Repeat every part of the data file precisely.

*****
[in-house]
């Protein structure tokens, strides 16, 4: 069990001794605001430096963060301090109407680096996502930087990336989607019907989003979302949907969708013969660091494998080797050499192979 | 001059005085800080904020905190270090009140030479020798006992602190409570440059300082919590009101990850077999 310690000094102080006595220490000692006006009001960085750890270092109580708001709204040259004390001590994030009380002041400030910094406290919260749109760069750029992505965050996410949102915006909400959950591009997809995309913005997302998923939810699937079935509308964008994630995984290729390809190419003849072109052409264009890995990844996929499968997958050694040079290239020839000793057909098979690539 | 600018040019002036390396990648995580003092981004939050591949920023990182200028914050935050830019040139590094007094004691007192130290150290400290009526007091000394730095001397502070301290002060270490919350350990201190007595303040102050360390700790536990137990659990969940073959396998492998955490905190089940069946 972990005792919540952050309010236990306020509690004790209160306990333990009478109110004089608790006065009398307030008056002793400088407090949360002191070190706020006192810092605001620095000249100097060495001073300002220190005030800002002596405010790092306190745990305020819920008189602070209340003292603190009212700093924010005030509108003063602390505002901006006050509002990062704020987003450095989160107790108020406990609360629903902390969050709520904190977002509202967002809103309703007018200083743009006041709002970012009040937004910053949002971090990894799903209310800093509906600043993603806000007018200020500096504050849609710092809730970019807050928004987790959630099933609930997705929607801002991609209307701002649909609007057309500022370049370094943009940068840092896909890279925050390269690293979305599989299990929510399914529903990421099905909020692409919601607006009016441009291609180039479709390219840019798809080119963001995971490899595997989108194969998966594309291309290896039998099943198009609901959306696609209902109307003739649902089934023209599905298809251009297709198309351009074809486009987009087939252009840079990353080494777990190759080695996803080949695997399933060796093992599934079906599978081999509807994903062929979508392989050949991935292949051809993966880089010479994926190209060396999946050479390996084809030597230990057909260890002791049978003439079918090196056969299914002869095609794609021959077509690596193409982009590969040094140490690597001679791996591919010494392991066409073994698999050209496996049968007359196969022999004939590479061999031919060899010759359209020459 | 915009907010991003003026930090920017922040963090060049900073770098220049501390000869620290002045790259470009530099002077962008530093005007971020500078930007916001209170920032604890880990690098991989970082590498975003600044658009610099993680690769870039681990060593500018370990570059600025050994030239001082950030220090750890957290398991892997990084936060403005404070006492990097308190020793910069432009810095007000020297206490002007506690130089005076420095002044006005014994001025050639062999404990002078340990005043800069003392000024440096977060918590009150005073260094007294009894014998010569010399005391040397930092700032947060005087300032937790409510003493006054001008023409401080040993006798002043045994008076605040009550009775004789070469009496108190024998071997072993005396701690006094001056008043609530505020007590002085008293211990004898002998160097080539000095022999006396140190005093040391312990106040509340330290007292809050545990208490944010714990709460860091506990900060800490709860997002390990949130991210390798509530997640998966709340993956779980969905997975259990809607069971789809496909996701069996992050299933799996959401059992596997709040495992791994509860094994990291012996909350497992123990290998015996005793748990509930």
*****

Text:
[in-house]
């Protein structure tokens, strides 16, 4: 069990001794605001430096963060301090109407680096996502930087990336989607019907989003979302949907969708013969660091494998080797050499192979 | 001059005085800080904020905190270090009140030479020798006992602190409570440059300082919590009101990850077999 310690000094102080006595220490000692006006009001960085750890270092109580708001709204040259004390001590994030009380002041400030910094406290919260749109760069750029992505965050996410949102915006909400959950591009997809995309913005997302998923939810699937079935509308964008994630995984290729390809190419003849072109052409264009890995990844996929499968997958050694040079290239020839000793057909098979690539 | 600018040019002036390396990648995580003092981004939050591949920023990182200028914050935050830019040139590094007094004691007192130290150290400290009526007091000394730095001397502070301290002060270490919350350990201190007595303040102050360390700790536990137990659990969940073959396998492998955490905190089940069946 972990005792919540952050309010236990306020509690004790209160306990333990009478109110004089608790006065009398307030008056002793400088407090949360002191070190706020006192810092605001620095000249100097060495001073300002220190005030800002002596405010790092306190745990305020819920008189602070209340003292603190009212700093924010005030509108003063602390505002901006006050509002990062704020987003450095989160107790108020406990609360629903902390969050709520904190977002509202967002809103309703007018200083743009006041709002970012009040937004910053949002971090990894799903209310800093509906600043993603806000007018200020500096504050849609710092809730970019807050928004987790959630099933609930997705929607801002991609209307701002649909609007057309500022370049370094943009940068840092896909890279925050390269690293979305599989299990929510399914529903990421099905909020692409919601607006009016441009291609180039479709390219840019798809080119963001995971490899595997989108194969998966594309291309290896039998099943198009609901959306696609209902109307003739649902089934023209599905298809251009297709198309351009074809486009987009087939252009840079990353080494777990190759080695996803080949695997399933060796093992599934079906599978081999509807994903062929979508392989050949991935292949051809993966880089010479994926190209060396999946050479390996084809030597230990057909260890002791049978003439079918090196056969299914002869095609794609021959077509690596193409982009590969040094140490690597001679791996591919010494392991066409073994698999050209496996049968007359196969022999004939590479061999031919060899010759359209020459 | 915009907010991003003026930090920017922040963090060049900073770098220049501390000869620290002045790259470009530099002077962008530093005007971020500078930007916001209170920032604890880990690098991989970082590498975003600044658009610099993680690769870039681990060593500018370990570059600025050994030239001082950030220090750890957290398991892997990084936060403005404070006492990097308190020793910069432009810095007000020297206490002007506690130089005076420095002044006005014994001025050639062999404990002078340990005043800069003392000024440096977060918590009150005073260094007294009894014998010569010399005391040397930092700032947060005087300032937790409510003493006054001008023409401080040993006798002043045994008076605040009550009775004789070469009496108190024998071997072993005396701690006094001056008043609530505020007590002085008293211990004898002998160097080539000095022999006396140190005093040391312990106040509340330290007292809050545990208490944010714990709460860091506990900060800490709860997002390990949130991210390798509530997640998966709340993956779980969905997975259990809607069971789809496909996701069996992050299933799996959401059992596997709040495992791994509860094994990291012996909350497992123990290998015996005793748990509930």